Data were analyzed with Statview for Windows (version 5.0.1; SAS Institute, Cary, NC). ANOVA was used to determine significant factors. When ANOVA yielded significance (p < 0.05), Fisher's protected least-significant differences was used as a post hoc test. Data are presented as mean ± SEM, and n defined as number of pools of five or 25 embryos. LC50 and 95% confidence intervals for tBOOH exposures were calculated using probit analysis in SPSS software (SPSS 15.0, SPPS Inc, Chicago, IL).
We examined induction of several antioxidant genes by quantitative real-time PCR, both prior to onset of deformities at 48 hpf, and after deformity development at 96 hpf, in zebrafish embryos exposed to a dose of BNF + ANF that results in synergistic developmental toxicity. We observed a significant fold-change induction (p ≤ 0.003) in the BNF + ANF coexposure groups compared to vehicle controls for gclc, gstp, gpx1, sod1, and sod2 at 48 hpf but not at 96 hpf (Fig. 1). At 48 hpf, gstp exhibited the highest induction of 10.7-fold, followed by gclc at 4.6-fold; both of these inductions were synergistic (two-factor ANOVA interaction terms 0.02 and 0.03). The next highest response was a 4.1-fold increase of gpx1. Sod2 and sod1 were the least responsive, yet still induced 2.9- and 2.6-fold, respectively. Individual doses of BNF (1 μg/l) and ANF (100 μg/l) did not result in a significant induction of any of these genes. No significant differences in antioxidant gene induction were observed after deformity onset at the 96 hpf time point, unlike the constant activation of the AHR, which continues to upregulate cyp1a, cyp1b1, cyp1c1, and ahrr2 at 96 hpf time points (Timme-Laragy et al., 2007).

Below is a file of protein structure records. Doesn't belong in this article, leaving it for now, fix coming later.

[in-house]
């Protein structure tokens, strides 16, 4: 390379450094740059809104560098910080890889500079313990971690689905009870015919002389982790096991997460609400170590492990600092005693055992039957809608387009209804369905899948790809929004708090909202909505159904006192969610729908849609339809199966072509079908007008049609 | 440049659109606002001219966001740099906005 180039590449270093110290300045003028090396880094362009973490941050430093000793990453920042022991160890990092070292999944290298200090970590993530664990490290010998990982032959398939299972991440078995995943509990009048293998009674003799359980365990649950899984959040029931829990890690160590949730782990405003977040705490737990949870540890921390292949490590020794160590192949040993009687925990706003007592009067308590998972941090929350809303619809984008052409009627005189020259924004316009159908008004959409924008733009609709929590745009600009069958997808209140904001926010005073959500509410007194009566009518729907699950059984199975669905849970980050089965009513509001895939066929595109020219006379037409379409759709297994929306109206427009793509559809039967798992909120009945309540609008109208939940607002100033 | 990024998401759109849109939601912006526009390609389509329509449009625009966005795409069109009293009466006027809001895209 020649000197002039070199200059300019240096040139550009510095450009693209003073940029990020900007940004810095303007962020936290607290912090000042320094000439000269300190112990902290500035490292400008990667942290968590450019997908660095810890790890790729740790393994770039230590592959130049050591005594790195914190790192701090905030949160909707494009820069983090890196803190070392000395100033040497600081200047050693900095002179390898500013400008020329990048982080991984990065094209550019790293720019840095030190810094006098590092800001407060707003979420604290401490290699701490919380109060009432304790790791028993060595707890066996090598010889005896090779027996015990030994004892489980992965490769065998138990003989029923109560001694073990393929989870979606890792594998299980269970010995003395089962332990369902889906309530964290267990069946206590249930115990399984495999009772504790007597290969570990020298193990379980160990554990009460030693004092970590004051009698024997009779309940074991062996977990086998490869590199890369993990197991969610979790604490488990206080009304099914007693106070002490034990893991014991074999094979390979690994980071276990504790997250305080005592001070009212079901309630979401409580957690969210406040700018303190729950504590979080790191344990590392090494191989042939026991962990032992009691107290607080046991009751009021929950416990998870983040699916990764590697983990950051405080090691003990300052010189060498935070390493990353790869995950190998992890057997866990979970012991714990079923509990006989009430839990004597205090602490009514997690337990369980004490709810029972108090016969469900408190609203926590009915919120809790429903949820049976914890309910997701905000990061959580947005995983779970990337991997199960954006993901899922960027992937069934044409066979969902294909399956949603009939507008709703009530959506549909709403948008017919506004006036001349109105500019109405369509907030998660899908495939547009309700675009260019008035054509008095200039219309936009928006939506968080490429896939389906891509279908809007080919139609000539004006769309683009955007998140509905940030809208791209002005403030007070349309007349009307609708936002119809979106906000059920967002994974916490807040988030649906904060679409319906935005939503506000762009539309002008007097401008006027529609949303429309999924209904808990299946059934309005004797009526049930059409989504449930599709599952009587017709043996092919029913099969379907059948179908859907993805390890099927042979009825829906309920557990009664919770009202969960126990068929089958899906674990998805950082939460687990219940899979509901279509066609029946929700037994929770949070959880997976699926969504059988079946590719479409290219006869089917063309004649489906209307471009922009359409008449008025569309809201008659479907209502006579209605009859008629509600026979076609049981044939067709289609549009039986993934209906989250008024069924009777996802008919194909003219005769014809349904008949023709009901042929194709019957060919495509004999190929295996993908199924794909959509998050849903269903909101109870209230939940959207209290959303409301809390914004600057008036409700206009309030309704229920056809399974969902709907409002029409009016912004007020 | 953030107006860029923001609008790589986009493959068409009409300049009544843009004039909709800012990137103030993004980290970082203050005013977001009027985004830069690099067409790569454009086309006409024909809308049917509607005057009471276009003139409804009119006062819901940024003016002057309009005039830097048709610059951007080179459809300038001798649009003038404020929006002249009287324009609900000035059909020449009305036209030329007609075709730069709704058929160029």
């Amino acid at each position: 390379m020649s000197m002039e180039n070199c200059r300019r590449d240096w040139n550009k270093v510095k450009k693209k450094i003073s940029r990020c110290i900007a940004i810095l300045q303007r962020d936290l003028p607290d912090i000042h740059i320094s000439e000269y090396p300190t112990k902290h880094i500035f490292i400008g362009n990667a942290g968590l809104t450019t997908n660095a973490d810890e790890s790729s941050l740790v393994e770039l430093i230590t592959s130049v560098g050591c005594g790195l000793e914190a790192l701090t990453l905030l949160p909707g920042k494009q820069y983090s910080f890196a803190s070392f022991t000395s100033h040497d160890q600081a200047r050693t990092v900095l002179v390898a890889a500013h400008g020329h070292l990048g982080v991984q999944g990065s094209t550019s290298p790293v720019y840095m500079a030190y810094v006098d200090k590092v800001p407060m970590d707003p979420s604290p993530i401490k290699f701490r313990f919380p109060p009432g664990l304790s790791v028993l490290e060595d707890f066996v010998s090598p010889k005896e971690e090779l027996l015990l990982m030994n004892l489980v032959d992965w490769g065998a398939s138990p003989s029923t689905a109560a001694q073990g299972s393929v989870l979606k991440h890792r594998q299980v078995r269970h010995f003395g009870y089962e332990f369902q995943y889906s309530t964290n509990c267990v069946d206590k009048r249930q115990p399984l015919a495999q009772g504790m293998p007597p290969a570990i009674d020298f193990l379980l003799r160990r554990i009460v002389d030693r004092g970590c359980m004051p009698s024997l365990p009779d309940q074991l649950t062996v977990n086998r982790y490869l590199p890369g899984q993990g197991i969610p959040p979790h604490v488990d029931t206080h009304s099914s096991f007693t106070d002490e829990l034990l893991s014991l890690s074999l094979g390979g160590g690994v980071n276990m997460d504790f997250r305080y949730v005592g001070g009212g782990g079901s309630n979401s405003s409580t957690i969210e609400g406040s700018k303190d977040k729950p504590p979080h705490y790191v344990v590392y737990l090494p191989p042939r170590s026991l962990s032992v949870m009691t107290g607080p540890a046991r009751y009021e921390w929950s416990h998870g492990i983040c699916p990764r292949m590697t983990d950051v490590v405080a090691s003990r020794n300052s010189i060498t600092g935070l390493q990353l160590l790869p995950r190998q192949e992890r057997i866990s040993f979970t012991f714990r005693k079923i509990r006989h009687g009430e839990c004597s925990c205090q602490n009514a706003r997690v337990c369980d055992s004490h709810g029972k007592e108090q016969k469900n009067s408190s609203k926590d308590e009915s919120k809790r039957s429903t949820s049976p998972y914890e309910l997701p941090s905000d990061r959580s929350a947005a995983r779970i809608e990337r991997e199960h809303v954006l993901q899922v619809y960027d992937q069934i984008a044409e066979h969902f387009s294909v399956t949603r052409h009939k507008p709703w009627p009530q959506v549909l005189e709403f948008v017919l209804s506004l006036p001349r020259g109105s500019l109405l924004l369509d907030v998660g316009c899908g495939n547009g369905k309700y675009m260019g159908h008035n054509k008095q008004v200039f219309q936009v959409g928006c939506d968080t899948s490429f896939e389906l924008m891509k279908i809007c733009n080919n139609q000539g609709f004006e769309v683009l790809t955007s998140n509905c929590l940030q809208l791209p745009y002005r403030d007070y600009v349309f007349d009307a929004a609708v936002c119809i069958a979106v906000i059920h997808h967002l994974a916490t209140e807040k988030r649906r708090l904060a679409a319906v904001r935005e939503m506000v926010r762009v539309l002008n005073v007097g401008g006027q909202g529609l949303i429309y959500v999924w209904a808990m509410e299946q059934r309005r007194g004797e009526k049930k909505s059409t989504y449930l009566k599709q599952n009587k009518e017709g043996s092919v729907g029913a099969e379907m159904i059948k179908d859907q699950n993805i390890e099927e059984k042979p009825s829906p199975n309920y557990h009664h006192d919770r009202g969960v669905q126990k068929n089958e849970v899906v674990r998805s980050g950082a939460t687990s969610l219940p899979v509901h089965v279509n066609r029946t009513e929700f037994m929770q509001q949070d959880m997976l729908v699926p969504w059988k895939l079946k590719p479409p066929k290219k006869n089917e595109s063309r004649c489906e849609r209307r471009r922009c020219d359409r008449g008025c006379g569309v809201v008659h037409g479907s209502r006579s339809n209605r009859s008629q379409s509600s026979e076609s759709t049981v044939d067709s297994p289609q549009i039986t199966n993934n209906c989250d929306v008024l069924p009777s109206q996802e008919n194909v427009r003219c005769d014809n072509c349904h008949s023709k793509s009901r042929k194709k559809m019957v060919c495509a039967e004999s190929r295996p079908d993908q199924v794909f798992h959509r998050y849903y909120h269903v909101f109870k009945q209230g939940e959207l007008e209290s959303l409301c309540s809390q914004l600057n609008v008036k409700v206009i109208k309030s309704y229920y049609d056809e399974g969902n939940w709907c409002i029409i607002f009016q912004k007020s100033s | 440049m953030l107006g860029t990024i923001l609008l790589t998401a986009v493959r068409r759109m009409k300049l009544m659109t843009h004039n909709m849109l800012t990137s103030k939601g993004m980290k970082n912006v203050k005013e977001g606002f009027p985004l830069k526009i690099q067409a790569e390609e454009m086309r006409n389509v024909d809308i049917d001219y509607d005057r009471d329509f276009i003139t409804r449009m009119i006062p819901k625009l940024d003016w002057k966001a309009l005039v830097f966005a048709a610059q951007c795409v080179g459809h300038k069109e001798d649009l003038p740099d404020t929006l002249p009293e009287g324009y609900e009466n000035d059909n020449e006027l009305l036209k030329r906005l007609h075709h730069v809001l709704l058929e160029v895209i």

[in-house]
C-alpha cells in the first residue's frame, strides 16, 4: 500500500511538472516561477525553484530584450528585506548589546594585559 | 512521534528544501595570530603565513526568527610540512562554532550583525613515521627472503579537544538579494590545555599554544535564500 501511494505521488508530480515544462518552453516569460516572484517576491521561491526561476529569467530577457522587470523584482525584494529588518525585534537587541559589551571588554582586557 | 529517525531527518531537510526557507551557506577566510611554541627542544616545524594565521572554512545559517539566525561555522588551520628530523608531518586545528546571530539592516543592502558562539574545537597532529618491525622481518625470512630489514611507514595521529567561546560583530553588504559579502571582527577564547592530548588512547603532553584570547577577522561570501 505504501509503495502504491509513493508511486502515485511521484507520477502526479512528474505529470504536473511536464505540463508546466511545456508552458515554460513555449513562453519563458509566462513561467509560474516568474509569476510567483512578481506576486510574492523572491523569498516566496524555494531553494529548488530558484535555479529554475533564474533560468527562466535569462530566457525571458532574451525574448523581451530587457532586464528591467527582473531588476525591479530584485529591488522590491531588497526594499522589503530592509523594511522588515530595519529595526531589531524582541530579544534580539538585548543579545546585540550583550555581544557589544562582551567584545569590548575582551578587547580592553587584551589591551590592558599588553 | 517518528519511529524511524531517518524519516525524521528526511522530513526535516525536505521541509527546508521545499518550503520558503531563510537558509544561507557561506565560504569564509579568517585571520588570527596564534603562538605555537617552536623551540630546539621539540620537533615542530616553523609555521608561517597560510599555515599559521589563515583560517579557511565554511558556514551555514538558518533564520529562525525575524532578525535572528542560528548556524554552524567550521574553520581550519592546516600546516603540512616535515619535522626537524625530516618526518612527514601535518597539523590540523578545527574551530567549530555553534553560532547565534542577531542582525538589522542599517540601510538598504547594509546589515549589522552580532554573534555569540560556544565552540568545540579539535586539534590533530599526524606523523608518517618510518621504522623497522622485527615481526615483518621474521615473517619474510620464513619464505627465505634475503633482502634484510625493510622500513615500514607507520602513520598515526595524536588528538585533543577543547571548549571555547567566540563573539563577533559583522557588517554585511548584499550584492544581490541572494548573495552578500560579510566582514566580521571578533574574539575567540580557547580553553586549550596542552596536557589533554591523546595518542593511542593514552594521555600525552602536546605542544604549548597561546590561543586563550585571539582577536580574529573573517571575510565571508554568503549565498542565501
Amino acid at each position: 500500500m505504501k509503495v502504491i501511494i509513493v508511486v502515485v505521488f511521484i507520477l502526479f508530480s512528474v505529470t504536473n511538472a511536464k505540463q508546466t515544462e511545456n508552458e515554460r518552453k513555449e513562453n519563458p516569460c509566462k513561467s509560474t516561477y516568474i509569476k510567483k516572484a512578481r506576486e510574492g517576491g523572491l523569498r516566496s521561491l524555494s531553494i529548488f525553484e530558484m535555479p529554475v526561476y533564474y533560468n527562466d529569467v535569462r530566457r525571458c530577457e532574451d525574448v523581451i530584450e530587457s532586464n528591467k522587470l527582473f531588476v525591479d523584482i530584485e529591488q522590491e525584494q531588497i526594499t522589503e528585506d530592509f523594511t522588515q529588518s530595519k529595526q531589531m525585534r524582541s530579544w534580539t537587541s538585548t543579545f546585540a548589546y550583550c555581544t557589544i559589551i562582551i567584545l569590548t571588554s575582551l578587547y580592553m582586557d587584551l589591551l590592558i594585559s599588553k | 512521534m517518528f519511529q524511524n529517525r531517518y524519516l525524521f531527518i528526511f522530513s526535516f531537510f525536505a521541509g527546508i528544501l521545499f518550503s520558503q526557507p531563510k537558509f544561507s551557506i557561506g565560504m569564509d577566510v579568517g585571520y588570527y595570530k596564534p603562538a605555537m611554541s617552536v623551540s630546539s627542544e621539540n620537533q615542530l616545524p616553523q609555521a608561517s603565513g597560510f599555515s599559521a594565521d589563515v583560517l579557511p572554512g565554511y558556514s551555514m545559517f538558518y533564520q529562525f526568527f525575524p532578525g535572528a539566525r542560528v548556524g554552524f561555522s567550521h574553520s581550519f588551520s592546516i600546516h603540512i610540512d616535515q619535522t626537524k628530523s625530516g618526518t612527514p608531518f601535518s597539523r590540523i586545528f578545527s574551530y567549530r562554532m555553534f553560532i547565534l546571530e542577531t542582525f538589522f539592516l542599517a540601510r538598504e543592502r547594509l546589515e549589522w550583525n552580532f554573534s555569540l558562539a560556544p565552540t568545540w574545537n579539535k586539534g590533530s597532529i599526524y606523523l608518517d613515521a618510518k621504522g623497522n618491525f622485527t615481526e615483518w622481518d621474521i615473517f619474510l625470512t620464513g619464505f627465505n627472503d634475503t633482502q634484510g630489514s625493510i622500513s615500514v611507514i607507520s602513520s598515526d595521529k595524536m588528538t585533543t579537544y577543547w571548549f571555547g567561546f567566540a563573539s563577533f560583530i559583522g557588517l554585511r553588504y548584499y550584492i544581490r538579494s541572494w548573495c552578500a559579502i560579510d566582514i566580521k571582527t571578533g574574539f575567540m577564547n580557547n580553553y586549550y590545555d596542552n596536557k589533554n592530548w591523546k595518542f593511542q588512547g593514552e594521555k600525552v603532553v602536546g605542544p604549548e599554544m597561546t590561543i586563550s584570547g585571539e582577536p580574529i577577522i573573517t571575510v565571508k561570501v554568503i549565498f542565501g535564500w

Significant inductions of gstp, gpx1, and gclc were also observed at 48 hpf in embryos exposed to a sublethal dose of tBOOH (0.5mM; no mortality at this time point), and induction levels were similar to or less than those observed in the 48 hpf BNF + ANF embryos (Table 2). The induction of antioxidant genes is indicative of redox signaling perturbations, ROS, and/or oxidative damage.
Our previous work showed that exposure to 1 μg/l BNF + 100 μg/l ANF mimicked the AHR-regulated gene induction of higher, single doses of BNF (50 and 100 μg/l), suggesting alterations in metabolism may occur in this mixture toxicity (Timme-Laragy et al., 2007). Increasing BNF exposure resulted in a dose-response induction of gclc, gstp, gpx1, and sod2 (p ≤ 0.024), but not sod1 (Fig. 2). The highest dose of BNF (100 μg/l) yielded either similar (for gstp and gpx1) or lower levels than the combination dose.